In Reply: Screening for breast cancer is not straightforward. As Hall1 stated, “Screening programs are inherently inefficient because an entire population is subject to the test, but relatively few individuals benefit, and some are actually harmed.” The low absolute lifetime risk of death from breast cancer Dr Keen notes may, however, be attributable to earlier diagnosis due to screening. Overdiagnosis is an important concern; however, because breast cancer continues to be one of the most frequent causes of cancer death in women, overdiagnosis may not be the most important issue.2,3 Women witness others experiencing or dying from breast cancer, and this personal exposure is the likely cause of fear of breast cancer many women share. For many women, false-positive diagnoses are considered more tolerable than a late diagnosis of cancer.4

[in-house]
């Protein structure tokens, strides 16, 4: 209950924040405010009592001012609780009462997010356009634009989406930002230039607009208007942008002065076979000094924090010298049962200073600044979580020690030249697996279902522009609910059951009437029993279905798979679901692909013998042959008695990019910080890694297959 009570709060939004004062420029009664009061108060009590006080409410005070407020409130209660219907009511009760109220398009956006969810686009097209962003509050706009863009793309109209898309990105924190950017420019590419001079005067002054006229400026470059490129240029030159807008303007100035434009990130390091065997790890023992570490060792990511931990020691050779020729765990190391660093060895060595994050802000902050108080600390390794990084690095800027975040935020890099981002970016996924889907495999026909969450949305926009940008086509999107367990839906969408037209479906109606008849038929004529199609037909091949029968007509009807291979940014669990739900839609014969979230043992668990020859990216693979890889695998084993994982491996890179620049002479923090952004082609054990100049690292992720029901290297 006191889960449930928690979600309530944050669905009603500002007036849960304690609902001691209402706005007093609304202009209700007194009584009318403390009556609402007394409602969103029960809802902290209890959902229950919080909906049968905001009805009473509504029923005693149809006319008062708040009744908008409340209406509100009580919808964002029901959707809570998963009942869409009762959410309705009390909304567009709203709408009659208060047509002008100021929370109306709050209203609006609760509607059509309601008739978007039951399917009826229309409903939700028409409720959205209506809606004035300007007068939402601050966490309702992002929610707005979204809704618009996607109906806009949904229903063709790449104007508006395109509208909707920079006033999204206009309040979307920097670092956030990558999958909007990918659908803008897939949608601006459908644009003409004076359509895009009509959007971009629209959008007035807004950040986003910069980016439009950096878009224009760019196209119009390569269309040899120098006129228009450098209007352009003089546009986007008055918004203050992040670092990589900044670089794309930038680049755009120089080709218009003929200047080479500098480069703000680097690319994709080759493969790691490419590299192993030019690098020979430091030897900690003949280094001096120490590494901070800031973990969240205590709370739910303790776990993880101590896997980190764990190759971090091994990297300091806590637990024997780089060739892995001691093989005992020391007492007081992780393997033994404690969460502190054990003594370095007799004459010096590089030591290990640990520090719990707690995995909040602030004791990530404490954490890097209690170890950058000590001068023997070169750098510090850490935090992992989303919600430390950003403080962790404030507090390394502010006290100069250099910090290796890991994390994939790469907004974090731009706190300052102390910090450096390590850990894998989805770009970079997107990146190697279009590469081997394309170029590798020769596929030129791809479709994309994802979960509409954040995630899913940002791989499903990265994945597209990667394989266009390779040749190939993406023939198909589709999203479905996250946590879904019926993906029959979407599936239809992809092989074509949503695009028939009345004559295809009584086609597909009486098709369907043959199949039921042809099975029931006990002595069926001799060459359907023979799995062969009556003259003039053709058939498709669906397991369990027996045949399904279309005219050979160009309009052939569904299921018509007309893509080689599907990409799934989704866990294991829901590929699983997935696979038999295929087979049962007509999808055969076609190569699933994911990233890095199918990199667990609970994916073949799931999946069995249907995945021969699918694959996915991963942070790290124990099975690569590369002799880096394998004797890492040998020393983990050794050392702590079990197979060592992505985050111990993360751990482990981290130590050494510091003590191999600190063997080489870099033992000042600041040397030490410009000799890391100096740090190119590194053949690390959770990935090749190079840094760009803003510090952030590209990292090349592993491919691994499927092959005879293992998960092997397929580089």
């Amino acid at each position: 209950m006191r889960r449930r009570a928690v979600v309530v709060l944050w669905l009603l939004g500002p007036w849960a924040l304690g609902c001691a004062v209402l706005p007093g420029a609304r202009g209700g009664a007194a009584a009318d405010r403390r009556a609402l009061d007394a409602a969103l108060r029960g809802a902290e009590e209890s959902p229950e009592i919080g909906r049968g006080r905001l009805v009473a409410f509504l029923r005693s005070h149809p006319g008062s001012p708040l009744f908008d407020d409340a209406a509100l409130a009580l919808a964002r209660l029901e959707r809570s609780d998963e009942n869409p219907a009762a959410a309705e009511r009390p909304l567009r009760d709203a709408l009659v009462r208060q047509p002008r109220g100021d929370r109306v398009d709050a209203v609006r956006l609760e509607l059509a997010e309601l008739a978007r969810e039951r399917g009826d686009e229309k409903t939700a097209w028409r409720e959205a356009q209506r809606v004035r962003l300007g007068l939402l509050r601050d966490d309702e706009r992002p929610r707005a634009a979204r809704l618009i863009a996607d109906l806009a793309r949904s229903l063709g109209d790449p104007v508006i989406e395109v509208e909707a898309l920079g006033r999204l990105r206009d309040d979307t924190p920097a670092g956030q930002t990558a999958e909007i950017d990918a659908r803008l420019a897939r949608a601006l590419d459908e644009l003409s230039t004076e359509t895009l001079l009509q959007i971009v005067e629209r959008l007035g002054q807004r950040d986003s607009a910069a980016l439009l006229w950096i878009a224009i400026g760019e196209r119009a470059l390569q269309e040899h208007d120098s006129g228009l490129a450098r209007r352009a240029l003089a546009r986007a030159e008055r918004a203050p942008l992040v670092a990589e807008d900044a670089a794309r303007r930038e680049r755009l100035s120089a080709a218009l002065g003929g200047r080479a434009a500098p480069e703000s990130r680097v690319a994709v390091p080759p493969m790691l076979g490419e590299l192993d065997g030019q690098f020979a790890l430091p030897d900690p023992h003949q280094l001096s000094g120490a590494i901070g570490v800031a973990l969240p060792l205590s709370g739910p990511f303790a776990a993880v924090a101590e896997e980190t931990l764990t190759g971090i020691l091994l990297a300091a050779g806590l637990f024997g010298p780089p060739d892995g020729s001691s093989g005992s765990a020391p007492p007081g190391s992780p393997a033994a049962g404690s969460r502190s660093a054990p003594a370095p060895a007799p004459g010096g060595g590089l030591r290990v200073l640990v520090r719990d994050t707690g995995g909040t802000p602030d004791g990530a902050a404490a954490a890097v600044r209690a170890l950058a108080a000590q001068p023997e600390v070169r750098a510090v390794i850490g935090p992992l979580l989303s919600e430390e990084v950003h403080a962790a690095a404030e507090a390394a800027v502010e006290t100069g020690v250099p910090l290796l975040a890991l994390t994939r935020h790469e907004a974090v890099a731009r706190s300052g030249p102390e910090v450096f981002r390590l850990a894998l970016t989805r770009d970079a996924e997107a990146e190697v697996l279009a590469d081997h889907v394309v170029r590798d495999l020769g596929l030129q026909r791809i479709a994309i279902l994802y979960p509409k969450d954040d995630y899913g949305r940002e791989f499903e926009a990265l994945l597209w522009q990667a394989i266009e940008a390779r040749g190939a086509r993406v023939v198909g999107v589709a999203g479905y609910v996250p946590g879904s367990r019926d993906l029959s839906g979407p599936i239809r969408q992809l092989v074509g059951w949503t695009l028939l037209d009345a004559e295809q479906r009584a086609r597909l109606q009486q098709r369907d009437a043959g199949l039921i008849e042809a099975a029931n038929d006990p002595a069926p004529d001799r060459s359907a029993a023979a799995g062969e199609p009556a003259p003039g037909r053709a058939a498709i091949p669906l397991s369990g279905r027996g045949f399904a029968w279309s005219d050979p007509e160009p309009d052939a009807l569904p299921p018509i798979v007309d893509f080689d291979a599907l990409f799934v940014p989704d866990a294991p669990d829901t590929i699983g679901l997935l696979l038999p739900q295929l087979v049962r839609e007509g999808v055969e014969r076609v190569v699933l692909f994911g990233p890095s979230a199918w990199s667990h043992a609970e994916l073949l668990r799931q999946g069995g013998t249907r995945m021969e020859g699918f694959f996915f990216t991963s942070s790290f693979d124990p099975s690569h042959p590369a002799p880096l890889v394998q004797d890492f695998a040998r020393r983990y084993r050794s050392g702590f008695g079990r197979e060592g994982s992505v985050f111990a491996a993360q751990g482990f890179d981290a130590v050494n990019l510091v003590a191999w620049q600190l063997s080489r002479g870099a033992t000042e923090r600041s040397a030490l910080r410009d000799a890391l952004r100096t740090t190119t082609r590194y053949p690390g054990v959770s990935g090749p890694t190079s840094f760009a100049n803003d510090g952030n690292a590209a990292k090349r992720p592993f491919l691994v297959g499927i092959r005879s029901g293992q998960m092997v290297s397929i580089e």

Kuhl CK. Nonmammographic Screening for Breast Cancer—Reply. JAMA. 2008;300(13):1515–1517. doi:10.1001/jama.300.13.1516
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